Rett syndrome (RTT) is a rare neurodevelopmental disorder mainly caused by mutation in the methyl-CpG binding protein 2 gene (MECP2). However, to date, the molecular and pathogenic mechanisms by which MECP2 deficiency drives pathology in RTT remains not fully understood. In the last few years, Oxidative Stress and subclinical inflammation have been both proposed as possible mechanisms for cognitive impairment although the cross-talk among these 2 pathways have not been yet investigated. To address this issue, freshly isolated skin fibroblasts from RTT patients and healthy subjects were challenged with lipopolysaccharides (LPS) and the modulation of NFkB (Nuclear Factor Kappa B) and NRF2 (NF-E2 p45-related factor 2), the main transcription factors involved in inflammatory and antioxidant response, respectively were studied. Our results show a slightly increase in inflammatory and antioxidant response in control cells upon LPS treatment (100ug/ml for 30 minutes), while in RTT cells, this effect was much more evident with a clear p65-NFkB translocation and IL6 and IL8 over-expression. Antioxidant response in RTT cells shows unaltered NRF2 nuclear/cytosol distribution, balanced by its higher DNA binding capacity on ARE-sequences. This possible compensatory mechanism results inefficient in stimulate phase II antioxidant enzymes like NQO1. All together, our findings suggest a possible inhibition of the Nrf2 pathway by p65-NFkB in RTT. Subclinical inflammation, which characterize RTT patients, might explain loss of oxidative balance, thus targeting p65-NFkB may drive more efficient NRF2 transcription.

Antioxidant and Inflammatory Cross-talk in Rett Syndrome

Romani A.
;
PECORELLI, Alessandra;CRIVELLARI, Ilaria;Cervellati C.;Valacchi G.
2018

Abstract

Rett syndrome (RTT) is a rare neurodevelopmental disorder mainly caused by mutation in the methyl-CpG binding protein 2 gene (MECP2). However, to date, the molecular and pathogenic mechanisms by which MECP2 deficiency drives pathology in RTT remains not fully understood. In the last few years, Oxidative Stress and subclinical inflammation have been both proposed as possible mechanisms for cognitive impairment although the cross-talk among these 2 pathways have not been yet investigated. To address this issue, freshly isolated skin fibroblasts from RTT patients and healthy subjects were challenged with lipopolysaccharides (LPS) and the modulation of NFkB (Nuclear Factor Kappa B) and NRF2 (NF-E2 p45-related factor 2), the main transcription factors involved in inflammatory and antioxidant response, respectively were studied. Our results show a slightly increase in inflammatory and antioxidant response in control cells upon LPS treatment (100ug/ml for 30 minutes), while in RTT cells, this effect was much more evident with a clear p65-NFkB translocation and IL6 and IL8 over-expression. Antioxidant response in RTT cells shows unaltered NRF2 nuclear/cytosol distribution, balanced by its higher DNA binding capacity on ARE-sequences. This possible compensatory mechanism results inefficient in stimulate phase II antioxidant enzymes like NQO1. All together, our findings suggest a possible inhibition of the Nrf2 pathway by p65-NFkB in RTT. Subclinical inflammation, which characterize RTT patients, might explain loss of oxidative balance, thus targeting p65-NFkB may drive more efficient NRF2 transcription.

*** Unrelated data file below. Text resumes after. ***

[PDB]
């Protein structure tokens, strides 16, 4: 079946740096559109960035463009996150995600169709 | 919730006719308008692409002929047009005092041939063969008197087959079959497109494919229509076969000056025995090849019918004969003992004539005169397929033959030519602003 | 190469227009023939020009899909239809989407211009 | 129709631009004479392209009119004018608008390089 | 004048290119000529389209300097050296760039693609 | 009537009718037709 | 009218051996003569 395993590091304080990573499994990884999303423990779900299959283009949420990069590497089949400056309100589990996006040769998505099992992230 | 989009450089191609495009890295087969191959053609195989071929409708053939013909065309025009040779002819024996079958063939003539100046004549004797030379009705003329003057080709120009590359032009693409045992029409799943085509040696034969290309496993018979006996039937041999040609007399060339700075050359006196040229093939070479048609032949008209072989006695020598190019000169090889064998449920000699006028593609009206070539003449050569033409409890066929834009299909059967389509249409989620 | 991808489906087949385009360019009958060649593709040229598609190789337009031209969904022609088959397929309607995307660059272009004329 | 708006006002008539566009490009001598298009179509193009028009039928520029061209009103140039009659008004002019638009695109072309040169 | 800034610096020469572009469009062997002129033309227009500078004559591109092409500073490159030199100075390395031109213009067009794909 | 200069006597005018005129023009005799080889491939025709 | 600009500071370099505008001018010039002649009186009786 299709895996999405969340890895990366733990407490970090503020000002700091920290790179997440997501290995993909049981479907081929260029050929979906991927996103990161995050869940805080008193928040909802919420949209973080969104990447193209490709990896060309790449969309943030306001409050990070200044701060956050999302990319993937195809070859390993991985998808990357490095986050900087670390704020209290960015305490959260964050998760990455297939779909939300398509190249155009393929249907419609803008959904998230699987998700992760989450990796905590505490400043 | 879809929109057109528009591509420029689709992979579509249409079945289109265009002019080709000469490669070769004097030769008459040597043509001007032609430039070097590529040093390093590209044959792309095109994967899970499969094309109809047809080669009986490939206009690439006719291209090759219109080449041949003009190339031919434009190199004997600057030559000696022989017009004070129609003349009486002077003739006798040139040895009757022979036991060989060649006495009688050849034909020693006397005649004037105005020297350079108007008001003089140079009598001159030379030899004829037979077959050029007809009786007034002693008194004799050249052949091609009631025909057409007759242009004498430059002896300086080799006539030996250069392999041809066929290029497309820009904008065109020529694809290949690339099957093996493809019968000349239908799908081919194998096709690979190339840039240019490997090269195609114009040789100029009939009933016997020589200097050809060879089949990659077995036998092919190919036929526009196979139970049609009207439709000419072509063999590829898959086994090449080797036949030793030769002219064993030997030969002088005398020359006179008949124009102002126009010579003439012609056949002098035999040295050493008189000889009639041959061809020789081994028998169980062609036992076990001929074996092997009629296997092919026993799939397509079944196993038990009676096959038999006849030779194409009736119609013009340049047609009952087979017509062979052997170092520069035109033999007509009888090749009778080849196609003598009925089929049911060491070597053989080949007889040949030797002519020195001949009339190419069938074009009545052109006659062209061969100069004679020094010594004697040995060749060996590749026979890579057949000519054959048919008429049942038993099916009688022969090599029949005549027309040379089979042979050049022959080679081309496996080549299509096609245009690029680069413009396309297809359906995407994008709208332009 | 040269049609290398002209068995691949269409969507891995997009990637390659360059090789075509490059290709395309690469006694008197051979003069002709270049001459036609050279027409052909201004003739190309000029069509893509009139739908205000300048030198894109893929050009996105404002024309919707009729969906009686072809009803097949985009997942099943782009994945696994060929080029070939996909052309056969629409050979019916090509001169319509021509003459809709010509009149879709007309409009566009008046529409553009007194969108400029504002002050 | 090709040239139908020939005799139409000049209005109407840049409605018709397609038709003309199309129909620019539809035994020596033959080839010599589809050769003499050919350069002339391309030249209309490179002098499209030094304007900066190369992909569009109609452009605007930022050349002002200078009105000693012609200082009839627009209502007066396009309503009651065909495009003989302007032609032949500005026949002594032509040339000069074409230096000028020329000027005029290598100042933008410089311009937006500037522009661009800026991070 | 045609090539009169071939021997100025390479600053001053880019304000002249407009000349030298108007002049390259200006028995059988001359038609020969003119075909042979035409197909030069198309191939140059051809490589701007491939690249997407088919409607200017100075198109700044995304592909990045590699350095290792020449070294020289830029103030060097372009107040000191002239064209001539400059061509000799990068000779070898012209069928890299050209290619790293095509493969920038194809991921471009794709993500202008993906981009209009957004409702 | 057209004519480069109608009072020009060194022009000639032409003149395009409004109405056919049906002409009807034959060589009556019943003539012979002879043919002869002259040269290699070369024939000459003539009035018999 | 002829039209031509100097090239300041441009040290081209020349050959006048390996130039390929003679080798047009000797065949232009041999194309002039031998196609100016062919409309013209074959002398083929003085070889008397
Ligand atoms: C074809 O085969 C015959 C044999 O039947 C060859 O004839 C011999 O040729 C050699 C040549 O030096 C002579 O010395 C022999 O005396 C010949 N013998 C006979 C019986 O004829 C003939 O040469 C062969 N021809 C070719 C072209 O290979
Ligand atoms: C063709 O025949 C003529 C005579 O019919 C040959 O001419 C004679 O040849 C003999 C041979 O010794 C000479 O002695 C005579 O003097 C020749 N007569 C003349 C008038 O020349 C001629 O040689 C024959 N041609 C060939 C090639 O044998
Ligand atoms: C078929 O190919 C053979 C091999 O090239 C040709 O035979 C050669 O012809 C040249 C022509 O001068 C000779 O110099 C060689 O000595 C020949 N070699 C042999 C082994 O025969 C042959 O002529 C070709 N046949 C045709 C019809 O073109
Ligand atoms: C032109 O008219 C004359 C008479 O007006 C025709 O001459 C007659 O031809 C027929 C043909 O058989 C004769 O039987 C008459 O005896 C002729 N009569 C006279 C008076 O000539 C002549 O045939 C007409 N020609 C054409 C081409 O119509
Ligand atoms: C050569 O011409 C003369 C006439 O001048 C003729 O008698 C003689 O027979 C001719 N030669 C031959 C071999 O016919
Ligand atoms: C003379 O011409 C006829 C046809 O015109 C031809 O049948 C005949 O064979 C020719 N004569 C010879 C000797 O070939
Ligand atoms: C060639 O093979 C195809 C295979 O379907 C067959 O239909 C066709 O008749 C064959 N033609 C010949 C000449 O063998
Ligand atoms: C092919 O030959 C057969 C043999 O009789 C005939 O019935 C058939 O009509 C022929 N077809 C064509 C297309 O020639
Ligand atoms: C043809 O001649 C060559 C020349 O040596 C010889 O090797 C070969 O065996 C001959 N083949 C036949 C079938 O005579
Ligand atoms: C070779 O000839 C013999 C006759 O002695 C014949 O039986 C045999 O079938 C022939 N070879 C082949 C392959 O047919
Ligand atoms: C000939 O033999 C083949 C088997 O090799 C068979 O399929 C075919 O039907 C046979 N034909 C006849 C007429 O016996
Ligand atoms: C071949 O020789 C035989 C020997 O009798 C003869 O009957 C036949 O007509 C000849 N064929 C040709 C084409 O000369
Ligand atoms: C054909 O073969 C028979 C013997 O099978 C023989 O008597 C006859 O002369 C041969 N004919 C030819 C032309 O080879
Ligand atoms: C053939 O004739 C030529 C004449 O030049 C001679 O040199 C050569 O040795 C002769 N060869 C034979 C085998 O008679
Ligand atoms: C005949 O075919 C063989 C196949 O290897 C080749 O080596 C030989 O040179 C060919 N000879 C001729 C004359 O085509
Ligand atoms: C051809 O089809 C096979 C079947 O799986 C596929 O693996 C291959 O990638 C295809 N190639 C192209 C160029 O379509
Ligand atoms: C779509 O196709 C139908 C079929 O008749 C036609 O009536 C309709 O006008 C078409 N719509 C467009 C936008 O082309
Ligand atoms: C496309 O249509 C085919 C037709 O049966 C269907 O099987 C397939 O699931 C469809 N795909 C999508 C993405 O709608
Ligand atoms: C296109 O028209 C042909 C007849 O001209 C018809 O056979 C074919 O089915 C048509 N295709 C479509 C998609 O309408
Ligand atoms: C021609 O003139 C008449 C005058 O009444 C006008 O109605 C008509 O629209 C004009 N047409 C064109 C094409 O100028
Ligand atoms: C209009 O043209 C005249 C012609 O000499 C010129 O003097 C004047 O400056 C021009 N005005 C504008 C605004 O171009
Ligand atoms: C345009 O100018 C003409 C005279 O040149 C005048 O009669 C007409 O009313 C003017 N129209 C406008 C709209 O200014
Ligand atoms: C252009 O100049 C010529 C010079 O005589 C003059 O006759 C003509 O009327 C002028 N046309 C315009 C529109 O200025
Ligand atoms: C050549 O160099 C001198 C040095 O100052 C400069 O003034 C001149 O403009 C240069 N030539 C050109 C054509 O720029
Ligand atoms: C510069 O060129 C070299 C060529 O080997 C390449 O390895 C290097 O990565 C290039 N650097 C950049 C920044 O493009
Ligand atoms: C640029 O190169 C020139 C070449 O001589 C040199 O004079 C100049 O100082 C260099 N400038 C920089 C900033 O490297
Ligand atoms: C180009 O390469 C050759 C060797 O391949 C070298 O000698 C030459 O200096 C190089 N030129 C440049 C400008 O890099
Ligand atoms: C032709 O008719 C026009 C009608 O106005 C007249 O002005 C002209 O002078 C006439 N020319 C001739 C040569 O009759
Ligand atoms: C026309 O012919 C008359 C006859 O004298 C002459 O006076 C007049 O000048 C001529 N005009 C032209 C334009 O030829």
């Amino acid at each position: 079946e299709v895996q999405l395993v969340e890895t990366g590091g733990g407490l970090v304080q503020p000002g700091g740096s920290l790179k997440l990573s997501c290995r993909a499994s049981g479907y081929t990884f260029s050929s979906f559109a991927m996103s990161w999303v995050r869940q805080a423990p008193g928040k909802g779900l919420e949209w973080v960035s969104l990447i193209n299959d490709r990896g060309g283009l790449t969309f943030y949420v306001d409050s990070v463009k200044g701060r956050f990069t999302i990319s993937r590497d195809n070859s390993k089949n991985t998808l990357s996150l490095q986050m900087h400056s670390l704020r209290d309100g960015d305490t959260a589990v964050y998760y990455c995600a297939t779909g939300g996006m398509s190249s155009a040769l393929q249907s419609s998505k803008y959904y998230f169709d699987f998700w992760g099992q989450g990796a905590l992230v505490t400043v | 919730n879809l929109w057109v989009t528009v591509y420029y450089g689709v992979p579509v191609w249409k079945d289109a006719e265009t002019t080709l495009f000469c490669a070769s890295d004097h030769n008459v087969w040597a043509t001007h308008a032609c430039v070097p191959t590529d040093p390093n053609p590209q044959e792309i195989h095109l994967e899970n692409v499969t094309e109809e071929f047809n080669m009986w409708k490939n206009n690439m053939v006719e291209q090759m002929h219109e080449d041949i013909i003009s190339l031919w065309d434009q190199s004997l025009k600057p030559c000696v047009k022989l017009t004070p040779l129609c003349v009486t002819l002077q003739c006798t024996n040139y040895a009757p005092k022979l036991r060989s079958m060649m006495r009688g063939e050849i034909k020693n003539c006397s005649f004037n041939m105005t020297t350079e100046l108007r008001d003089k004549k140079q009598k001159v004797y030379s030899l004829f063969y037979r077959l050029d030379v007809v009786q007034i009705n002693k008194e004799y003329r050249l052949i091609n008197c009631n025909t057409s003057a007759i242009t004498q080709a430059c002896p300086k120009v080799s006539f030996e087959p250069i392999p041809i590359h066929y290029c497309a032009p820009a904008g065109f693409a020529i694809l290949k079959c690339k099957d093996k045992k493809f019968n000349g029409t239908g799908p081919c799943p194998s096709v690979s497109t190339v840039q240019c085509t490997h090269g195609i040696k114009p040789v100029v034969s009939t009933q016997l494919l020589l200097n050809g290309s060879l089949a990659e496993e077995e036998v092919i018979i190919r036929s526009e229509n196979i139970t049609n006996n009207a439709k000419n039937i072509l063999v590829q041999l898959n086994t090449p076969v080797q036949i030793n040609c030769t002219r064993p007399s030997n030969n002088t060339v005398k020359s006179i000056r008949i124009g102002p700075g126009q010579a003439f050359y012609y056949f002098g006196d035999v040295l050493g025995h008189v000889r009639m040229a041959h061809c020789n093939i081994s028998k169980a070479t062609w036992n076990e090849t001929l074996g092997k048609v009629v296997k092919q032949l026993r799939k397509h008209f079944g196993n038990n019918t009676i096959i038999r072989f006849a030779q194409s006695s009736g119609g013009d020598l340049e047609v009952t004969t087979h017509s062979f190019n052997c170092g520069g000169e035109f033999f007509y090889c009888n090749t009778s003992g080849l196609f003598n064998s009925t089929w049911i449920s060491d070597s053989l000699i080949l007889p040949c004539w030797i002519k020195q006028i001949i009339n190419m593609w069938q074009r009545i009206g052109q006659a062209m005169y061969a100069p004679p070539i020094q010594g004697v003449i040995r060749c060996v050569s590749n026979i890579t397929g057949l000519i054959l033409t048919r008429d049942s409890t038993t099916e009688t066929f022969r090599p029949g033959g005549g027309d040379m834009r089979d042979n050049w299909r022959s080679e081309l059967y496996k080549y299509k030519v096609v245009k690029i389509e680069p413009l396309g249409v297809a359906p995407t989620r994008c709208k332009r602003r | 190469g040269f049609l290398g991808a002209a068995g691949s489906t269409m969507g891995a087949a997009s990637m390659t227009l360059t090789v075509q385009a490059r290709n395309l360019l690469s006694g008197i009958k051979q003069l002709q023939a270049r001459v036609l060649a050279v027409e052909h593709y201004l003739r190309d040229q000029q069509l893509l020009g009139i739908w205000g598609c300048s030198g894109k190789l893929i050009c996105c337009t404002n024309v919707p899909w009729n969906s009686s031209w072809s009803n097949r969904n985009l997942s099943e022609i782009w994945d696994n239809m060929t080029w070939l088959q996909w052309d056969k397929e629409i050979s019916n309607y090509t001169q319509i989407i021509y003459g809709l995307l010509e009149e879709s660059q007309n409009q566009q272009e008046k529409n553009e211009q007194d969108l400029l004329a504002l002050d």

Rett syndrome, oxidative stress, inflammation
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Utilizza questo identificativo per citare o creare un link a questo documento: http://hdl.handle.net/11392/2394384
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